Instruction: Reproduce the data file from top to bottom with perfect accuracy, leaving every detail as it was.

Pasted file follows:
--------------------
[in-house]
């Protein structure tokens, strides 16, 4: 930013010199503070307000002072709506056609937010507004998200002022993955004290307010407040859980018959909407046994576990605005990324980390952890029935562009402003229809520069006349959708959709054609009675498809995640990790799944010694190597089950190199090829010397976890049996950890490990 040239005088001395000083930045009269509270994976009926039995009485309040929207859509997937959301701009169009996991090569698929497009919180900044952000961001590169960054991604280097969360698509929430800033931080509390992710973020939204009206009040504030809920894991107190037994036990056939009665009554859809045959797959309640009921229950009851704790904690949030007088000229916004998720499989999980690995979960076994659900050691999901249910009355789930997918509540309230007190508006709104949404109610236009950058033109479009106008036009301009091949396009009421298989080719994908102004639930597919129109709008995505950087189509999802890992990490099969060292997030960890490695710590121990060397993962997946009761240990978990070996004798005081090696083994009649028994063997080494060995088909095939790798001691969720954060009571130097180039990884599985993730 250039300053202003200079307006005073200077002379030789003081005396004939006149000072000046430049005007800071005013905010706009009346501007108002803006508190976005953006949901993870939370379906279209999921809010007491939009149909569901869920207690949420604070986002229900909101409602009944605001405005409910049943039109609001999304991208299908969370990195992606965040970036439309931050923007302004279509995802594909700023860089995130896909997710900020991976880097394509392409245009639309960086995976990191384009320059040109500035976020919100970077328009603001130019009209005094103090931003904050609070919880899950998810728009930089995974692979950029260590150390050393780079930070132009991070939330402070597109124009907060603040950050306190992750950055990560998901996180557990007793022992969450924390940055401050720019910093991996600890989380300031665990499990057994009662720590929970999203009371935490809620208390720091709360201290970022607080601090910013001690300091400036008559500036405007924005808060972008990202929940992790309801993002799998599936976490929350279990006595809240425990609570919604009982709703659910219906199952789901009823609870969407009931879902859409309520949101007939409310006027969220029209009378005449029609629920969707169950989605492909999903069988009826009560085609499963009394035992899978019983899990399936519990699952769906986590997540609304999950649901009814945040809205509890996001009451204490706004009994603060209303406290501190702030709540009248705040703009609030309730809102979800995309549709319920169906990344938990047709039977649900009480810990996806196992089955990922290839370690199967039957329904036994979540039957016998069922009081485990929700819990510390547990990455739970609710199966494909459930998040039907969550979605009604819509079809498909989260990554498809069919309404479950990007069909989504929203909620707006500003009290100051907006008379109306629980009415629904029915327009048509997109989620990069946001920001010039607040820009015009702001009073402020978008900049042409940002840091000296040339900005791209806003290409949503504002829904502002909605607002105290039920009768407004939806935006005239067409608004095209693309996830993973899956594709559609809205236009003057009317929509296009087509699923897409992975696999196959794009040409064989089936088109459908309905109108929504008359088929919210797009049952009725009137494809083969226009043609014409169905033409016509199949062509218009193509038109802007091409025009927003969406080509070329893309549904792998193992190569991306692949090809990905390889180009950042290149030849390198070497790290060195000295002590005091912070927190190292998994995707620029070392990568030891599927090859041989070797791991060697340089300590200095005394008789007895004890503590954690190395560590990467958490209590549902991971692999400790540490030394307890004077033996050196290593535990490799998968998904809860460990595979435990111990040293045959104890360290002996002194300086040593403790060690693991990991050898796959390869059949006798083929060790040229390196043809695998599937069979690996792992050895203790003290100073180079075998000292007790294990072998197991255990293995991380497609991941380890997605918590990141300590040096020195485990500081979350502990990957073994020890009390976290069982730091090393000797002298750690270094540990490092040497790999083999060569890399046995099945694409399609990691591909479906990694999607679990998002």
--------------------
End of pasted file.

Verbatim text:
[in-house]
């Protein structure tokens, strides 16, 4: 930013010199503070307000002072709506056609937010507004998200002022993955004290307010407040859980018959909407046994576990605005990324980390952890029935562009402003229809520069006349959708959709054609009675498809995640990790799944010694190597089950190199090829010397976890049996950890490990 040239005088001395000083930045009269509270994976009926039995009485309040929207859509997937959301701009169009996991090569698929497009919180900044952000961001590169960054991604280097969360698509929430800033931080509390992710973020939204009206009040504030809920894991107190037994036990056939009665009554859809045959797959309640009921229950009851704790904690949030007088000229916004998720499989999980690995979960076994659900050691999901249910009355789930997918509540309230007190508006709104949404109610236009950058033109479009106008036009301009091949396009009421298989080719994908102004639930597919129109709008995505950087189509999802890992990490099969060292997030960890490695710590121990060397993962997946009761240990978990070996004798005081090696083994009649028994063997080494060995088909095939790798001691969720954060009571130097180039990884599985993730 250039300053202003200079307006005073200077002379030789003081005396004939006149000072000046430049005007800071005013905010706009009346501007108002803006508190976005953006949901993870939370379906279209999921809010007491939009149909569901869920207690949420604070986002229900909101409602009944605001405005409910049943039109609001999304991208299908969370990195992606965040970036439309931050923007302004279509995802594909700023860089995130896909997710900020991976880097394509392409245009639309960086995976990191384009320059040109500035976020919100970077328009603001130019009209005094103090931003904050609070919880899950998810728009930089995974692979950029260590150390050393780079930070132009991070939330402070597109124009907060603040950050306190992750950055990560998901996180557990007793022992969450924390940055401050720019910093991996600890989380300031665990499990057994009662720590929970999203009371935490809620208390720091709360201290970022607080601090910013001690300091400036008559500036405007924005808060972008990202929940992790309801993002799998599936976490929350279990006595809240425990609570919604009982709703659910219906199952789901009823609870969407009931879902859409309520949101007939409310006027969220029209009378005449029609629920969707169950989605492909999903069988009826009560085609499963009394035992899978019983899990399936519990699952769906986590997540609304999950649901009814945040809205509890996001009451204490706004009994603060209303406290501190702030709540009248705040703009609030309730809102979800995309549709319920169906990344938990047709039977649900009480810990996806196992089955990922290839370690199967039957329904036994979540039957016998069922009081485990929700819990510390547990990455739970609710199966494909459930998040039907969550979605009604819509079809498909989260990554498809069919309404479950990007069909989504929203909620707006500003009290100051907006008379109306629980009415629904029915327009048509997109989620990069946001920001010039607040820009015009702001009073402020978008900049042409940002840091000296040339900005791209806003290409949503504002829904502002909605607002105290039920009768407004939806935006005239067409608004095209693309996830993973899956594709559609809205236009003057009317929509296009087509699923897409992975696999196959794009040409064989089936088109459908309905109108929504008359088929919210797009049952009725009137494809083969226009043609014409169905033409016509199949062509218009193509038109802007091409025009927003969406080509070329893309549904792998193992190569991306692949090809990905390889180009950042290149030849390198070497790290060195000295002590005091912070927190190292998994995707620029070392990568030891599927090859041989070797791991060697340089300590200095005394008789007895004890503590954690190395560590990467958490209590549902991971692999400790540490030394307890004077033996050196290593535990490799998968998904809860460990595979435990111990040293045959104890360290002996002194300086040593403790060690693991990991050898796959390869059949006798083929060790040229390196043809695998599937069979690996792992050895203790003290100073180079075998000292007790294990072998197991255990293995991380497609991941380890997605918590990141300590040096020195485990500081979350502990990957073994020890009390976290069982730091090393000797002298750690270094540990490092040497790999083999060569890399046995099945694409399609990691591909479906990694999607679990998002």